So, here's the hierarchy:

database --------> files ---------> records ----------> fields

File: iTunes Music Library

Media (.mp3)
Name (String) Artist (String) Length (int) Like (boolean)
Dancing-in-the-dark.mp3 Dancing In The Dark Lady Gaga 190 true
Stairway-to-heaven.mp3 Stairway To Heaven Led Zeplin 385 true
Teenage-lobotomy.mp3 Teenage Lobotomy The Ramones 120 true

The file has three records. And each record is made up of five fields: two of the String data type, along with one int, one boolean, and one media file field. (Which makes this a curious example as it is a file which has one of its fields other files.)

File Structure # 1: Sequential File

This is a file structure in which data is written sequentially, one record after the other to the storage media. To find a specific record in the file, a sequential search must be performed starting at the beginning of the file and progressing until what is being searched for is found.


File Structures # 2 and 3: Fully Indexed and Partially Indexed

The analogy above of using a Table of Contents vs. using a really complete textbook index works very well at conveying how these structures work. And for the partially indexed file, another good example would be how a music CD works, with you choosing the song number, and the reading head moving to the beginning of that song file.

The only thing to keep in mind is that there are two parts to the file searching of each; first there's the looking through the index part, and then there's the going to the group of records (partially indexed) or specific record (fully indexed) part. And these lookin- through-the-index parts, are, in fact, mini sequential searches.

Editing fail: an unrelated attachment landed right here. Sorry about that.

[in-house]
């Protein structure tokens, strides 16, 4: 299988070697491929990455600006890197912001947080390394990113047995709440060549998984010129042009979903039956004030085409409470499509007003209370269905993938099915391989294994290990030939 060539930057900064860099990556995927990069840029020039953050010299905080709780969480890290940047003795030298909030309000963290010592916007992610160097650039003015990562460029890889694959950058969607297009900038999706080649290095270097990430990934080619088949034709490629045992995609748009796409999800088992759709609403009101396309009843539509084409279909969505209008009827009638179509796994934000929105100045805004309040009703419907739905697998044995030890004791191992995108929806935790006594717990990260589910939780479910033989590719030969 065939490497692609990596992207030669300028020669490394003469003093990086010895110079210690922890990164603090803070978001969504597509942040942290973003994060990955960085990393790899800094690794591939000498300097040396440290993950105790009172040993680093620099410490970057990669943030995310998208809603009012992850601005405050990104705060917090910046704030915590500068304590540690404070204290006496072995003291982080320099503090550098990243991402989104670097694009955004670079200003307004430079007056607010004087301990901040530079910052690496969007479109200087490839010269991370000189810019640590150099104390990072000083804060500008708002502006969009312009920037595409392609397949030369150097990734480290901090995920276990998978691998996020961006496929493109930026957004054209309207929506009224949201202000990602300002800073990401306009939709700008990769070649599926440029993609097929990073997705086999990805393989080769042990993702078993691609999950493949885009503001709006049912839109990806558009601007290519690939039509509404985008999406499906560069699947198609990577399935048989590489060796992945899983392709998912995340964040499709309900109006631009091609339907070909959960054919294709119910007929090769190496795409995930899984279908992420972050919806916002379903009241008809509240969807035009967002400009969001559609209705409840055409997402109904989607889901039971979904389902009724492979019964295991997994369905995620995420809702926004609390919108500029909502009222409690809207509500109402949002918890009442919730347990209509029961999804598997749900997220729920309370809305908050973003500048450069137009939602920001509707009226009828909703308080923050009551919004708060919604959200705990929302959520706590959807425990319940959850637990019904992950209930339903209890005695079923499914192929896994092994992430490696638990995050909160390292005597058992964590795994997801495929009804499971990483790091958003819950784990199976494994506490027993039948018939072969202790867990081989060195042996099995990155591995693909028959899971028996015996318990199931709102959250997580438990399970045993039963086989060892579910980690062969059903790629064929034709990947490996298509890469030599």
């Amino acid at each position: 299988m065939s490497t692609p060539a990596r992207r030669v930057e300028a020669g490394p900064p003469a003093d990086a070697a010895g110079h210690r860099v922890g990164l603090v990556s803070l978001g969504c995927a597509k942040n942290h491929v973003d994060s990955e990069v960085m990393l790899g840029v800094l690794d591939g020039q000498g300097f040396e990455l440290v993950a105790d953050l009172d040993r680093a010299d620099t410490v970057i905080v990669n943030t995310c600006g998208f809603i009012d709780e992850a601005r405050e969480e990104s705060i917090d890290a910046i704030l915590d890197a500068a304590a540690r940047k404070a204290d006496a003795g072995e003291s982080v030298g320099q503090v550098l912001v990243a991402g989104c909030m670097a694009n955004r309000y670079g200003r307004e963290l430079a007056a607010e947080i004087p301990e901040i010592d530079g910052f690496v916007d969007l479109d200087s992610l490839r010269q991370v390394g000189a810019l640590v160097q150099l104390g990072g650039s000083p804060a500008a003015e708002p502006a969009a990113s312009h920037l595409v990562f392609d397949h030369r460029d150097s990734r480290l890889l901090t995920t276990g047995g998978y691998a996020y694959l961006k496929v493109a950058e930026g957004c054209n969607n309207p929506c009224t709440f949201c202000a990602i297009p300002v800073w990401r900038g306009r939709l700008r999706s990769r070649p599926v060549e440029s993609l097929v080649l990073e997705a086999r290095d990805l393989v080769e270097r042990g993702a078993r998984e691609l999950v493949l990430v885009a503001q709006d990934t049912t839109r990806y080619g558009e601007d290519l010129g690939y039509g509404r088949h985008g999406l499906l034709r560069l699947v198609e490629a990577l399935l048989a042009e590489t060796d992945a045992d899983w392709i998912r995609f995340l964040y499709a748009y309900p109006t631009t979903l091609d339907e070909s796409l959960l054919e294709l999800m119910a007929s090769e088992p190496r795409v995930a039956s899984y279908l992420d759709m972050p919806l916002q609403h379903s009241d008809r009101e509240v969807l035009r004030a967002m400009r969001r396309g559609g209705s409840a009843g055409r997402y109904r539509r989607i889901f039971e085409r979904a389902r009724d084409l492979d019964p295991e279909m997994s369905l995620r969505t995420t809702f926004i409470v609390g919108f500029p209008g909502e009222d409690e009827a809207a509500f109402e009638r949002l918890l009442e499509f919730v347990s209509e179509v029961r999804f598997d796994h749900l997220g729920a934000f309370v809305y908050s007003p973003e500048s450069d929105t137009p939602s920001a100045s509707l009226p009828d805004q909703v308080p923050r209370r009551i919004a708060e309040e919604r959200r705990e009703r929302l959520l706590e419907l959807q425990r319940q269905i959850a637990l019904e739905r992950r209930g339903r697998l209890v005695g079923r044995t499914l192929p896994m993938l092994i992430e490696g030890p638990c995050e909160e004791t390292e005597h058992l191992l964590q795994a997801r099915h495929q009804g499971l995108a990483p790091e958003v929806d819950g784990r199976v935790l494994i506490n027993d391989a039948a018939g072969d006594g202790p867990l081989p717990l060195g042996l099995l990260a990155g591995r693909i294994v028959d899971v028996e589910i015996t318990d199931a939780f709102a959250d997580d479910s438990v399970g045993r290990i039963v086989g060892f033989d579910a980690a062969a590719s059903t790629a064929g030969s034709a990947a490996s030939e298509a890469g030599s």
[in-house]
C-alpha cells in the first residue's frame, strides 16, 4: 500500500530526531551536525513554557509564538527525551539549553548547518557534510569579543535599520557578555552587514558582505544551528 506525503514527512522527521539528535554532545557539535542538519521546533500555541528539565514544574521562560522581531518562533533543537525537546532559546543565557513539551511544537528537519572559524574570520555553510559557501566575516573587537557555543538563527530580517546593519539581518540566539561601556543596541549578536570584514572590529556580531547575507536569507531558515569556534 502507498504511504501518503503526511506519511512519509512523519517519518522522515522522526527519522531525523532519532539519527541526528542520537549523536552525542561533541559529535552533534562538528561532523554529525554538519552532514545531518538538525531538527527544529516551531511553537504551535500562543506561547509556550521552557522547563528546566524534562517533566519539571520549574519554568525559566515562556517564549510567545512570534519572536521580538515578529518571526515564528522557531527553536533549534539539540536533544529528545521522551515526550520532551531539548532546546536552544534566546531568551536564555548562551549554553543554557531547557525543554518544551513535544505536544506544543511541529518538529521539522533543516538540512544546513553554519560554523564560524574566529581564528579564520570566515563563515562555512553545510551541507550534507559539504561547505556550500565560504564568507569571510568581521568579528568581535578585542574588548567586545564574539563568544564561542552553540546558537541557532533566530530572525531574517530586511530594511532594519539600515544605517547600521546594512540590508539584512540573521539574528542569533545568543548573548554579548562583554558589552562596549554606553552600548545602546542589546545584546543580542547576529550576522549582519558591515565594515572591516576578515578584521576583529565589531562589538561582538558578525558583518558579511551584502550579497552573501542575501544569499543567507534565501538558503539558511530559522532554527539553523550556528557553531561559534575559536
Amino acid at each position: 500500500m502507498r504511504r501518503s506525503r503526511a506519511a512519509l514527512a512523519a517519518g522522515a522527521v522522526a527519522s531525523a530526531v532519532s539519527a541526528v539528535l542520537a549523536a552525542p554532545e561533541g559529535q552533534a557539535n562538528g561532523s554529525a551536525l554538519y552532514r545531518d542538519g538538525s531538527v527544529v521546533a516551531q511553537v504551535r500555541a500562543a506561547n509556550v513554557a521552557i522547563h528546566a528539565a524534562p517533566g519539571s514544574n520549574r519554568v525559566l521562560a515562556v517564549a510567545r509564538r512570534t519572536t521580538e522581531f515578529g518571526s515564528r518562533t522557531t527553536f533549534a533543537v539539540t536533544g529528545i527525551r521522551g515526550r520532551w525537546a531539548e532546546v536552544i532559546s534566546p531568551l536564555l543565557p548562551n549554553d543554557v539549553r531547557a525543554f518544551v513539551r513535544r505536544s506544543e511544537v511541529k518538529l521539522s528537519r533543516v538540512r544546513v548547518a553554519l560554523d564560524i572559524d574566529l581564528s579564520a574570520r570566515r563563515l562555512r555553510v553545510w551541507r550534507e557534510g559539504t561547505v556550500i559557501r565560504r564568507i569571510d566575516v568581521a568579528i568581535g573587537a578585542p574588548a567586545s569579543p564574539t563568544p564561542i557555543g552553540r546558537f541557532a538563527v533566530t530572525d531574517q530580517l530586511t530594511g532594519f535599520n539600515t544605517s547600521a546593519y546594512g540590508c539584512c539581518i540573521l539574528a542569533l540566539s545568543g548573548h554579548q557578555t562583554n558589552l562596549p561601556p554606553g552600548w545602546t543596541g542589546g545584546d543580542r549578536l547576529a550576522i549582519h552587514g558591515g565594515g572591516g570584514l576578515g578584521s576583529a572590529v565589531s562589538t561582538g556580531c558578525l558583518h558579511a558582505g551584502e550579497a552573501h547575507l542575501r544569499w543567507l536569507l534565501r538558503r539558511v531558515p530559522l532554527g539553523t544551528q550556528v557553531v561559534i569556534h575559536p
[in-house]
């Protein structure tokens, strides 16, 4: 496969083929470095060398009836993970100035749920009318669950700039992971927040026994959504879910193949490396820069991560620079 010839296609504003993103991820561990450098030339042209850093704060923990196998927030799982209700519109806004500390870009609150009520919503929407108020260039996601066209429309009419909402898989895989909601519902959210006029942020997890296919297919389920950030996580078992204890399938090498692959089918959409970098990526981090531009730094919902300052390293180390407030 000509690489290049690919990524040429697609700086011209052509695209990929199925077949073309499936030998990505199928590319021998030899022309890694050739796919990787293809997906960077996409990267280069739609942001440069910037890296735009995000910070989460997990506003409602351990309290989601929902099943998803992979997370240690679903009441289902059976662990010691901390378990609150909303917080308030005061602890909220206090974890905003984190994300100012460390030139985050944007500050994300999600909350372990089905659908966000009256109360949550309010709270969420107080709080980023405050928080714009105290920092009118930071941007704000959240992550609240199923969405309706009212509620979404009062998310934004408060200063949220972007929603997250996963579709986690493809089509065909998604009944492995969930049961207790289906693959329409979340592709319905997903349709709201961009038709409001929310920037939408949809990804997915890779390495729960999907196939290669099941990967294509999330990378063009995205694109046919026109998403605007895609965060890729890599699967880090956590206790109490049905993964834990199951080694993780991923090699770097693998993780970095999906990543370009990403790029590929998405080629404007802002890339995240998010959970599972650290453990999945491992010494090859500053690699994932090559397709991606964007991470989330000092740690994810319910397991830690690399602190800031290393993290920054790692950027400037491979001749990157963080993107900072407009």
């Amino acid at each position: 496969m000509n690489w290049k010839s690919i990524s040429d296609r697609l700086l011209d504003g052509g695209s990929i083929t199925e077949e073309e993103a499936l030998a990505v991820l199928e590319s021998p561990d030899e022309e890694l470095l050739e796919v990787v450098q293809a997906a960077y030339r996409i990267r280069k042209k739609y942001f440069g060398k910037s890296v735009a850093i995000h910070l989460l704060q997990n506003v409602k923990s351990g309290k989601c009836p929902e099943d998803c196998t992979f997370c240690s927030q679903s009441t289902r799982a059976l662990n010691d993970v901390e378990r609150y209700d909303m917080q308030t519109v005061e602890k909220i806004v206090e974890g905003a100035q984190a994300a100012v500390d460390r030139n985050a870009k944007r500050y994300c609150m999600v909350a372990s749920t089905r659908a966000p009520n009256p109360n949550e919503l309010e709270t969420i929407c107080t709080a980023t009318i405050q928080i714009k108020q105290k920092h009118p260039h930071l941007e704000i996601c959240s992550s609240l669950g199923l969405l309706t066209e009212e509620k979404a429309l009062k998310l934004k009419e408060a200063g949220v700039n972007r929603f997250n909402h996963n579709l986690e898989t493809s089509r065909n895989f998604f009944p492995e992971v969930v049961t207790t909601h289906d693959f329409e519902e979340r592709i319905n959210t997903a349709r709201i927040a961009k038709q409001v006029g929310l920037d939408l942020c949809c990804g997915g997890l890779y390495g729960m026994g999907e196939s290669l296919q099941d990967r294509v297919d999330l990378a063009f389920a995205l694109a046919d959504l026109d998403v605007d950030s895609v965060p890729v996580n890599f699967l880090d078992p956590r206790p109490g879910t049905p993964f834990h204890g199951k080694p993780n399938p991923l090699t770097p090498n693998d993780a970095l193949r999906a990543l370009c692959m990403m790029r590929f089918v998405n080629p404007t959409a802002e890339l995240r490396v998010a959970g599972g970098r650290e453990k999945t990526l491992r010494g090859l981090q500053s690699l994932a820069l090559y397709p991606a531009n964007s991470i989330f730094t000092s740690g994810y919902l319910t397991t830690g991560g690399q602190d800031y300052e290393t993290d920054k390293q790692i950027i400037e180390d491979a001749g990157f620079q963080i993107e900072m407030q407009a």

So for the partially indexed file, it's three steps:

And for the fully indexed file, it's two steps:

File Structure # 4: Direct Access

More on how shortly, but for now, just accept that there's a way to perform a calculation on a certain record name which yields a number that can in turn be used as an address. And so by performing the calculation you get the address and put the record there. So then, to find the record, just perform that exact same calculation, and that will yield the address where you should look.

Let's say that we have 25 records in a database of songs. We perform a calculation on the name of the song, "Dancing in the Dark", for example, and get the result 15. So we put that record in the 15th position of the file. And so when we go to find the song, we perform the exact same calculation on the exact same name of the song, "Dancing in the Dark", and we get exactly the same result, 15. So that's the position where we look, and lo and behold that's where the song record is. (But do read on in Part 2 of Files for the rest of the story.)